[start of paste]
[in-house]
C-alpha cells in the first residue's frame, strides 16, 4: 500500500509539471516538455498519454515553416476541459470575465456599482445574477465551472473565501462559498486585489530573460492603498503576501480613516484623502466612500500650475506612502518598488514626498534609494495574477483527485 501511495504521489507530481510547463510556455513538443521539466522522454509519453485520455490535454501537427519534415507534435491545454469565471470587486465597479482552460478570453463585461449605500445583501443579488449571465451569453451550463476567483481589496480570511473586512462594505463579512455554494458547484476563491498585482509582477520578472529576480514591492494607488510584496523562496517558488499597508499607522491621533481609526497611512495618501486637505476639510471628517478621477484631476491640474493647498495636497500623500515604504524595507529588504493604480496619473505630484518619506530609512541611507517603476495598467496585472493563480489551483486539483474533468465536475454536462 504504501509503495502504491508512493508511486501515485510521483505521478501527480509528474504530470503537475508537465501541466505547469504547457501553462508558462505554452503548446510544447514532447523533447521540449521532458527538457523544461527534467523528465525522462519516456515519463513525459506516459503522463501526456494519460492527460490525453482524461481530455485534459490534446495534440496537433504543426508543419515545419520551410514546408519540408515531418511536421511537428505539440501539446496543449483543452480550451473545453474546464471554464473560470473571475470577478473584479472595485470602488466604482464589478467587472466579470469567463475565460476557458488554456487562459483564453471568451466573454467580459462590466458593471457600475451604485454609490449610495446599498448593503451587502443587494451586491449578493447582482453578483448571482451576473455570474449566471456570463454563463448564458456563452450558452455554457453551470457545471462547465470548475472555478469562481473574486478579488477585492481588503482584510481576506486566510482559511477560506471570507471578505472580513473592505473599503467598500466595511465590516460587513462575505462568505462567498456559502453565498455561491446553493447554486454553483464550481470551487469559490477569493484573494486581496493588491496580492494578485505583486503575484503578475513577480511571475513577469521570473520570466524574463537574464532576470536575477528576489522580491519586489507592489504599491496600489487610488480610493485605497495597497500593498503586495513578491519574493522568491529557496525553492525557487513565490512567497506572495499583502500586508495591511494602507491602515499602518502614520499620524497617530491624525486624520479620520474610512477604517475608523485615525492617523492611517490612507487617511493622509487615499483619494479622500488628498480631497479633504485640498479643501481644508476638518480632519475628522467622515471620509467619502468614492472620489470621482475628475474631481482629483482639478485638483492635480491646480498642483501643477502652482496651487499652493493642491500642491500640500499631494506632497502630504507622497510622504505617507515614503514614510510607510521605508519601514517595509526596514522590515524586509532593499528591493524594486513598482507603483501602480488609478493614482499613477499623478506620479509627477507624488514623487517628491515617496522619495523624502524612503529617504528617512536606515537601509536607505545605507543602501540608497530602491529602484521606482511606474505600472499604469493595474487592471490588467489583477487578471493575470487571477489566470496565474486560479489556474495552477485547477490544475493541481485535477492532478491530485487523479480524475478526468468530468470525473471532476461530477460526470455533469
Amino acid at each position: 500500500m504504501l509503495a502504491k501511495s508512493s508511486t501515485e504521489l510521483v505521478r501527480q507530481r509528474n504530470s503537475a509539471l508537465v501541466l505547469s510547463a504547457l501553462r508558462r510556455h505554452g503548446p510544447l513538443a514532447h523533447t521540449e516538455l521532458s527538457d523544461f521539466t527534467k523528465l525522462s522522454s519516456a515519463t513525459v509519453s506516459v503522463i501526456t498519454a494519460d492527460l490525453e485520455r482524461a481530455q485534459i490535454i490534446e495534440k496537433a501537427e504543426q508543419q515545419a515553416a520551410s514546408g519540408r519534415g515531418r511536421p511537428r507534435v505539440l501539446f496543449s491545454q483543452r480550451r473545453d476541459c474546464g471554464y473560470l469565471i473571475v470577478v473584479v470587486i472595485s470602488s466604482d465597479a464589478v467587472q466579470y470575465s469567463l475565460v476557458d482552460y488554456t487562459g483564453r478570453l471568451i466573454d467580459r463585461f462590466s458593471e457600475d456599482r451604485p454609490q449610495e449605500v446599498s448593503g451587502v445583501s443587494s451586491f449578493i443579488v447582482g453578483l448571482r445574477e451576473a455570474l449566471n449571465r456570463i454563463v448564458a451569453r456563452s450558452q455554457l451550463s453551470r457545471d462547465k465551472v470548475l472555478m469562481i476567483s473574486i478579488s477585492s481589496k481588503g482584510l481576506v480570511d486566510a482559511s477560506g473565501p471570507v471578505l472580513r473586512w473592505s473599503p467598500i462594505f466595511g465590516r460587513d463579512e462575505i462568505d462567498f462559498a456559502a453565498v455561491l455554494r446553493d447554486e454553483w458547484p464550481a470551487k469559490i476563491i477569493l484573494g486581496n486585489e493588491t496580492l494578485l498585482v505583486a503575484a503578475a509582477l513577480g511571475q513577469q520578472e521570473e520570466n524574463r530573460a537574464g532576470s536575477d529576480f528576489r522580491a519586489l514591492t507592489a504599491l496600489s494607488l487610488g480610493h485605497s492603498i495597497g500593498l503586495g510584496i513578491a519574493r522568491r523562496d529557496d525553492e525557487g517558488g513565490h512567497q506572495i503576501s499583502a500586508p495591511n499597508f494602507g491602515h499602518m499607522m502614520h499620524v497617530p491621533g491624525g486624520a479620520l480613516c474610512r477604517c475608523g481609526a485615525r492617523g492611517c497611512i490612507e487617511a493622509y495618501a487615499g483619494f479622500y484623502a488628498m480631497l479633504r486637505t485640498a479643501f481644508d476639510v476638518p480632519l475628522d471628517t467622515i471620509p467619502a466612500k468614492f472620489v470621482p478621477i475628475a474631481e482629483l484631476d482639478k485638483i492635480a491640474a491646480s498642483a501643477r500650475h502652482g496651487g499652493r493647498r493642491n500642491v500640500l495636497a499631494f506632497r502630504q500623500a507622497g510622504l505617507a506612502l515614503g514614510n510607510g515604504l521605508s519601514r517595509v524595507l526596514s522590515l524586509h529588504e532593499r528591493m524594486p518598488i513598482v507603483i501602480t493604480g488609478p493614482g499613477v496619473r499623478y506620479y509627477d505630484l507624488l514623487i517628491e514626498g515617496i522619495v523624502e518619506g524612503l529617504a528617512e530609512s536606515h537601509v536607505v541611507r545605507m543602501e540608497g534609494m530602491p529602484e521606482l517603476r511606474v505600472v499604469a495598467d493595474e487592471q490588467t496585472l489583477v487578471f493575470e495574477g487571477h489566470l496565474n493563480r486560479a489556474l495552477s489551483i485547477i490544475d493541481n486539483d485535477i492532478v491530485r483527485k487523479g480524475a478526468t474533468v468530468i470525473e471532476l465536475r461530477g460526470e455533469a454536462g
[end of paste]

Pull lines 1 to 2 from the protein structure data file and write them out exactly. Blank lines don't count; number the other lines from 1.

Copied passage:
[in-house]
C-alpha cells in the first residue's frame, strides 16, 4: 500500500509539471516538455498519454515553416476541459470575465456599482445574477465551472473565501462559498486585489530573460492603498503576501480613516484623502466612500500650475506612502518598488514626498534609494495574477483527485 501511495504521489507530481510547463510556455513538443521539466522522454509519453485520455490535454501537427519534415507534435491545454469565471470587486465597479482552460478570453463585461449605500445583501443579488449571465451569453451550463476567483481589496480570511473586512462594505463579512455554494458547484476563491498585482509582477520578472529576480514591492494607488510584496523562496517558488499597508499607522491621533481609526497611512495618501486637505476639510471628517478621477484631476491640474493647498495636497500623500515604504524595507529588504493604480496619473505630484518619506530609512541611507517603476495598467496585472493563480489551483486539483474533468465536475454536462 504504501509503495502504491508512493508511486501515485510521483505521478501527480509528474504530470503537475508537465501541466505547469504547457501553462508558462505554452503548446510544447514532447523533447521540449521532458527538457523544461527534467523528465525522462519516456515519463513525459506516459503522463501526456494519460492527460490525453482524461481530455485534459490534446495534440496537433504543426508543419515545419520551410514546408519540408515531418511536421511537428505539440501539446496543449483543452480550451473545453474546464471554464473560470473571475470577478473584479472595485470602488466604482464589478467587472466579470469567463475565460476557458488554456487562459483564453471568451466573454467580459462590466458593471457600475451604485454609490449610495446599498448593503451587502443587494451586491449578493447582482453578483448571482451576473455570474449566471456570463454563463448564458456563452450558452455554457453551470457545471462547465470548475472555478469562481473574486478579488477585492481588503482584510481576506486566510482559511477560506471570507471578505472580513473592505473599503467598500466595511465590516460587513462575505462568505462567498456559502453565498455561491446553493447554486454553483464550481470551487469559490477569493484573494486581496493588491496580492494578485505583486503575484503578475513577480511571475513577469521570473520570466524574463537574464532576470536575477528576489522580491519586489507592489504599491496600489487610488480610493485605497495597497500593498503586495513578491519574493522568491529557496525553492525557487513565490512567497506572495499583502500586508495591511494602507491602515499602518502614520499620524497617530491624525486624520479620520474610512477604517475608523485615525492617523492611517490612507487617511493622509487615499483619494479622500488628498480631497479633504485640498479643501481644508476638518480632519475628522467622515471620509467619502468614492472620489470621482475628475474631481482629483482639478485638483492635480491646480498642483501643477502652482496651487499652493493642491500642491500640500499631494506632497502630504507622497510622504505617507515614503514614510510607510521605508519601514517595509526596514522590515524586509532593499528591493524594486513598482507603483501602480488609478493614482499613477499623478506620479509627477507624488514623487517628491515617496522619495523624502524612503529617504528617512536606515537601509536607505545605507543602501540608497530602491529602484521606482511606474505600472499604469493595474487592471490588467489583477487578471493575470487571477489566470496565474486560479489556474495552477485547477490544475493541481485535477492532478491530485487523479480524475478526468468530468470525473471532476461530477460526470455533469